Over at Salon, Joan Walsh rebukes Senator Orrin Hatch for suggesting that Kennedy would have sponsored a bipartisan health-care bill:

That's completely dishonest. If Kennedy moved hearts and minds in the Senate, it would be by moving Republicans towards sanity. Since I don't believe Republicans have any interest in bipartisan compromise, a healthy Ted Kennedy would be kicking Republican asses.

 

George Eaton is political editor of the New Statesman.

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We still have time to change our minds on Brexit

The British people will soon find they have been misled. 

On the radio on 29 March 2017, another "independence day" for rejoicing Brexiteers, former SNP leader Alex Salmond and former Ukip leader Nigel Farage battled hard over the ramifications of Brexit. Here are two people who could be responsible for the break-up of the United Kingdom. Farage said it was a day we were getting our country back.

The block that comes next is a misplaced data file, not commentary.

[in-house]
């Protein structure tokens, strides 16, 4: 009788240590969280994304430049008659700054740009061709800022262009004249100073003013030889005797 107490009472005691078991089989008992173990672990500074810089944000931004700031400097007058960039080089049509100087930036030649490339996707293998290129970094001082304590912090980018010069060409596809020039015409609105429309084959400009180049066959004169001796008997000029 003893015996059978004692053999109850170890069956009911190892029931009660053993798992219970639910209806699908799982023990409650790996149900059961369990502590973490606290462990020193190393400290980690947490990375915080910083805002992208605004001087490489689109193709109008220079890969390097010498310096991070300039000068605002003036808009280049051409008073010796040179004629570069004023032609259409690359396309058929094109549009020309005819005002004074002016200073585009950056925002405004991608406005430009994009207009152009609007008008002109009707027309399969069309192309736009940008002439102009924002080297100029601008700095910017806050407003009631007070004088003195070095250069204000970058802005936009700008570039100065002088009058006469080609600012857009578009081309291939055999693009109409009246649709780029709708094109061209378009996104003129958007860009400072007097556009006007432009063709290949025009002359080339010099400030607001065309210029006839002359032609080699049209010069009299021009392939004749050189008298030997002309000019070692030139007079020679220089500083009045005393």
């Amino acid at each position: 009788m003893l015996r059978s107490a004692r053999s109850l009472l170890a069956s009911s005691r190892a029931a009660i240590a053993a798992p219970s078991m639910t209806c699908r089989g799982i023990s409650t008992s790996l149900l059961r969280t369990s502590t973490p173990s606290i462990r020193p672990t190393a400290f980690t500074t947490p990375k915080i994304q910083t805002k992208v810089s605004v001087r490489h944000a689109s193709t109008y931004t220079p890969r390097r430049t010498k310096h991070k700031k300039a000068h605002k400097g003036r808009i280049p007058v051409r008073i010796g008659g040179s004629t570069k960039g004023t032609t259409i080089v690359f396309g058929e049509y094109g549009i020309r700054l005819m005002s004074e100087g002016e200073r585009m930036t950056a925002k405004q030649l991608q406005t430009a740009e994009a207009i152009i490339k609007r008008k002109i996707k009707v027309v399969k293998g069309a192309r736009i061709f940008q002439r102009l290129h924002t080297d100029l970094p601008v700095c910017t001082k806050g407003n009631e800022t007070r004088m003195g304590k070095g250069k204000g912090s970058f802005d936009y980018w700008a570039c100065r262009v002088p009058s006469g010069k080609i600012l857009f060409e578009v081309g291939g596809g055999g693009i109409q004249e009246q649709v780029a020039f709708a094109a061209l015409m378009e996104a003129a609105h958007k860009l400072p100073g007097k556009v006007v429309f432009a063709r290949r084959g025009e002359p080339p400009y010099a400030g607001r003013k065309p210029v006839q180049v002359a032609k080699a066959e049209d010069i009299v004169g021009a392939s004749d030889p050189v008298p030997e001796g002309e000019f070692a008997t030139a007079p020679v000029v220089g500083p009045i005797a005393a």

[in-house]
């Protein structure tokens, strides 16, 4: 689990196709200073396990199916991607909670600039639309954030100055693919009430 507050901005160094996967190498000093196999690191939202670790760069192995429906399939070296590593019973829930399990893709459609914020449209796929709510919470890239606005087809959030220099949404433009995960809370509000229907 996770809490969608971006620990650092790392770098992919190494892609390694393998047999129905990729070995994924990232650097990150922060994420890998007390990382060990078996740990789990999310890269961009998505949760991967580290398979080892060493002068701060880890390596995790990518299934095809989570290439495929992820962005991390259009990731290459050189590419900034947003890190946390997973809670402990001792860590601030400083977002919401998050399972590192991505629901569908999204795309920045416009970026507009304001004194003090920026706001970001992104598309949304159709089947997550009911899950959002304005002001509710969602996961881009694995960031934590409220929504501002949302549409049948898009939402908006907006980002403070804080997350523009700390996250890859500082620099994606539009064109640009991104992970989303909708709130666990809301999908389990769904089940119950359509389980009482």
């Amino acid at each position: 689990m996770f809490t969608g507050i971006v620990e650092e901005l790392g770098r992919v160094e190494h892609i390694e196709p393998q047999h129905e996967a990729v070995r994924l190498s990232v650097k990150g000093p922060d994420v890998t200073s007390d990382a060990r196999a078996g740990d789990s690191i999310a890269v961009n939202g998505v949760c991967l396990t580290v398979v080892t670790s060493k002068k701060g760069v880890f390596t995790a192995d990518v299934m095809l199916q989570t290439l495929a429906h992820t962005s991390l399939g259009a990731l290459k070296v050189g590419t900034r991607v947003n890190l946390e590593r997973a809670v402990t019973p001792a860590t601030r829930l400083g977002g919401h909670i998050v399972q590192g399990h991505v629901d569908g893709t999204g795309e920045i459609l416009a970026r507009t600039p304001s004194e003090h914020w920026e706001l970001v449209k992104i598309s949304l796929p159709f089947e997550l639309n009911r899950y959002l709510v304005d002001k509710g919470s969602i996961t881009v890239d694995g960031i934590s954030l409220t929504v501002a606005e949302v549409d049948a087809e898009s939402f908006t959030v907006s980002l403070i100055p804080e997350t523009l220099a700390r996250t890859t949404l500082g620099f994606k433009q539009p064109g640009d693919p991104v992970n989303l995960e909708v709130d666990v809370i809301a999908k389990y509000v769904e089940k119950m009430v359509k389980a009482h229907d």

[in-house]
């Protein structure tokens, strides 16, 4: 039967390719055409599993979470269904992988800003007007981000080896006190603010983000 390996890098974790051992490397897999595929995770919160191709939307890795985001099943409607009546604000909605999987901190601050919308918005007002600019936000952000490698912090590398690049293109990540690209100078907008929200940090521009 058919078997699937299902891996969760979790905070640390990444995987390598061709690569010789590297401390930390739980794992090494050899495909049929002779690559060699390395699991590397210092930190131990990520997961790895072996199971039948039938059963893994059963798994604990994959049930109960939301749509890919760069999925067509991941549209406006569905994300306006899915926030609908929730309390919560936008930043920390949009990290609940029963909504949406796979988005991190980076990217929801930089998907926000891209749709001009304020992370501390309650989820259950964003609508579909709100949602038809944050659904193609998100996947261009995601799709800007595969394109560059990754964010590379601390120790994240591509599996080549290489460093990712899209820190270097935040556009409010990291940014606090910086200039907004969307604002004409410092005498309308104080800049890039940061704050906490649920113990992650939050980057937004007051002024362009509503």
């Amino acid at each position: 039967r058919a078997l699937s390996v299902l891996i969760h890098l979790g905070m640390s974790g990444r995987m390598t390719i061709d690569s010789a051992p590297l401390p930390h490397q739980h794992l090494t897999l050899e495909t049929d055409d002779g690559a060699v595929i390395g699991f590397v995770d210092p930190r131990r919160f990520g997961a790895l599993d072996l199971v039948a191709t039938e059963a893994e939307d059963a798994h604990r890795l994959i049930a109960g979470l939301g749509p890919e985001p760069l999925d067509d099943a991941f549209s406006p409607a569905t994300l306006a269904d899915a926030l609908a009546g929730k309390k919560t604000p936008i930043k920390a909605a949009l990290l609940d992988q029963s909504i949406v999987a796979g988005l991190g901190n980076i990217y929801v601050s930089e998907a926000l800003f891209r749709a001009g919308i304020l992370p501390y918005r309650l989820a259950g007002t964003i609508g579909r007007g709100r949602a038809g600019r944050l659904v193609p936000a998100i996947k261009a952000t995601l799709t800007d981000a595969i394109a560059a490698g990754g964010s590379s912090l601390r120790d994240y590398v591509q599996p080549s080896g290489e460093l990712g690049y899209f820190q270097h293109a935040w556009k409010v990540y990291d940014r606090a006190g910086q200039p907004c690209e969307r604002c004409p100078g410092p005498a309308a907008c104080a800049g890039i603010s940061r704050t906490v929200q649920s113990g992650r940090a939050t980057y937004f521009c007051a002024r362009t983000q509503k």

Yet let alone getting our country back, we could be losing our country. And what is so frustrating is that not only have we always had our country by being part of the European Union, but we have had the best of both worlds.

It is Philip Hammond who said: “We cannot cherry pick, we cannot have our cake and eat it too”. The irony is that we have had our cake and eaten it, too.

We are not in Schengen, we are not in the euro and we make the laws that affect our daily lives in Westminster – not in Europe – be it our taxes, be it our planning laws, be it business rates, be it tax credits, be it benefits or welfare, be it healthcare. We measure our roads in miles because we choose to and we pour our beer in pints because we choose to. We have not been part of any move towards further integration and an EU super-state, let alone the EU army.

Since the formation of the EU, Britain has had the highest cumulative GDP growth of any country in the EU – 62 per cent, compared with Germany at 35 per cent. We have done well out of being part of the EU. What we have embarked on in the form of Brexit is utter folly.